Figure 3 is a block diagram of one embodiment of a computer system capable of providing a suitable execution environment for one or more embodiments of the invention.

Figure 4 demonstrates the relationship between several networks and the path of DNS traffic according to one or more embodiments of the invention.

Figure 5 illustrates the steps executed by an updated router according to one or more embodiments of the invention.

DETAILED DESCRIPTION OF THE INVENTION

The invention is a method and apparatus for transparently caching DNS traffic. In the following description, numerous specific details are set forth to provide a more thorough description of embodiments of the invention. It is apparent, however, to one skilled in the art, that the invention may be practiced without these specific details. In other instances, well known features have not been described in detail so as not to obscure the invention.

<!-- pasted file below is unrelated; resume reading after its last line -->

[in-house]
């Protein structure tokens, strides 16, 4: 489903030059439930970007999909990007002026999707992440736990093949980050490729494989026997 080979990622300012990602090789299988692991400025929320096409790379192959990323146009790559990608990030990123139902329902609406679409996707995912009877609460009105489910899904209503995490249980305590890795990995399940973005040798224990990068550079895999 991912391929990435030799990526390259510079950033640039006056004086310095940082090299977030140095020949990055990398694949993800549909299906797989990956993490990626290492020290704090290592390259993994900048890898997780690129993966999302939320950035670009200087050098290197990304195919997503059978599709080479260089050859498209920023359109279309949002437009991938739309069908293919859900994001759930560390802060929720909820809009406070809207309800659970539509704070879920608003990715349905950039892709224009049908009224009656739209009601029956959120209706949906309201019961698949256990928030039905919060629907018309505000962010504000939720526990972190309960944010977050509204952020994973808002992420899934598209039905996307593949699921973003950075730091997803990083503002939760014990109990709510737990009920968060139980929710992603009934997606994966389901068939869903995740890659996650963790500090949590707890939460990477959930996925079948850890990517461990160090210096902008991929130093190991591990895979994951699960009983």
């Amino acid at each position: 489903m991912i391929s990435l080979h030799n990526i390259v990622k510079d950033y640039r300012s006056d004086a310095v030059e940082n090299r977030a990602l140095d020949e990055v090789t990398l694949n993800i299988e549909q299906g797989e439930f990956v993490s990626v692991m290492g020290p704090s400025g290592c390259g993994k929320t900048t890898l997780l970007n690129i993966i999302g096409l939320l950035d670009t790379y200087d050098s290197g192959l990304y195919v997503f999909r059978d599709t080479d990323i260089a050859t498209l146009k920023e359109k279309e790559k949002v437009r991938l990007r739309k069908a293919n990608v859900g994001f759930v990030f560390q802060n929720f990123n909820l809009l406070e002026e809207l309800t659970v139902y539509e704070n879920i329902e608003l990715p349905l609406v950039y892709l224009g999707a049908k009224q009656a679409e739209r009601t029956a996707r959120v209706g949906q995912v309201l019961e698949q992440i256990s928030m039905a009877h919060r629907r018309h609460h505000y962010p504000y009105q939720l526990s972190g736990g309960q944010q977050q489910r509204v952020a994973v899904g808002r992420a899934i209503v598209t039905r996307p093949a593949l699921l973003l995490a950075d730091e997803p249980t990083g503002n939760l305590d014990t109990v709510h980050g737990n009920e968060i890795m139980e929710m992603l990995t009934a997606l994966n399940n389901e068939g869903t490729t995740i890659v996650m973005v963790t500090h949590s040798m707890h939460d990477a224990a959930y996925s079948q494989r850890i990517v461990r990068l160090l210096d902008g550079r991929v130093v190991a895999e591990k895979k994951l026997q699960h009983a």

Embodiment of Computer Execution Environment (Hardware)

An embodiment of the invention can be implemented as computer software in the form of computer readable code executed on a general purpose computer such as computer 300 illustrated in Figure 3, or in the form of bytecode class files running on such a computer. A keyboard 310 and mouse 311 are coupled to a bi-directional system bus 318. The keyboard and mouse are for introducing user input to the computer system and communicating that user input to processor 313. Other suitable input devices may be used in addition to, or in place of, the mouse 311 and keyboard 310. I/O (input/ output) unit 319 coupled to bi-directional system bus 318 represents such I/O elements as a printer, A/V (audio/video) I/O, etc.